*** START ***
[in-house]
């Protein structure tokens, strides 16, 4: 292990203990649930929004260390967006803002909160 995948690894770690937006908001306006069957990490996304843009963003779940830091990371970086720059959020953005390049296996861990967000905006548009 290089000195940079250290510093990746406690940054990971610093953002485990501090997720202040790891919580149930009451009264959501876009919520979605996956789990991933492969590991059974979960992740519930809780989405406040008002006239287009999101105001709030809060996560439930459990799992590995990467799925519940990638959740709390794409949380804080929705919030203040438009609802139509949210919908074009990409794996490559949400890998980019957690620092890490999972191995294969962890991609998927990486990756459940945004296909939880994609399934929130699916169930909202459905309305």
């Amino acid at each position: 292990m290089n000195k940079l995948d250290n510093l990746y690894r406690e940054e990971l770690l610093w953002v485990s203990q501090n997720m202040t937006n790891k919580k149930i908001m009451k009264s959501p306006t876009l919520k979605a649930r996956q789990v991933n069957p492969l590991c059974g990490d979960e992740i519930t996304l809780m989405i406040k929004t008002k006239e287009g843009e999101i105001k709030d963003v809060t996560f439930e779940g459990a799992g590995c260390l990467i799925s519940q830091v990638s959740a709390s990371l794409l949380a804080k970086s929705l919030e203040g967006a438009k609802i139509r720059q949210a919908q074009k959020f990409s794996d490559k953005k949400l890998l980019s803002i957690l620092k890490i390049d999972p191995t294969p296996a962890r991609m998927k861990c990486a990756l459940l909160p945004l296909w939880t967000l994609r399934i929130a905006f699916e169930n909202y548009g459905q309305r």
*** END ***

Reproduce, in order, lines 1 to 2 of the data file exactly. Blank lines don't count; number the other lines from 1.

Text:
[in-house]
């Protein structure tokens, strides 16, 4: 292990203990649930929004260390967006803002909160 995948690894770690937006908001306006069957990490996304843009963003779940830091990371970086720059959020953005390049296996861990967000905006548009 290089000195940079250290510093990746406690940054990971610093953002485990501090997720202040790891919580149930009451009264959501876009919520979605996956789990991933492969590991059974979960992740519930809780989405406040008002006239287009999101105001709030809060996560439930459990799992590995990467799925519940990638959740709390794409949380804080929705919030203040438009609802139509949210919908074009990409794996490559949400890998980019957690620092890490999972191995294969962890991609998927990486990756459940945004296909939880994609399934929130699916169930909202459905309305």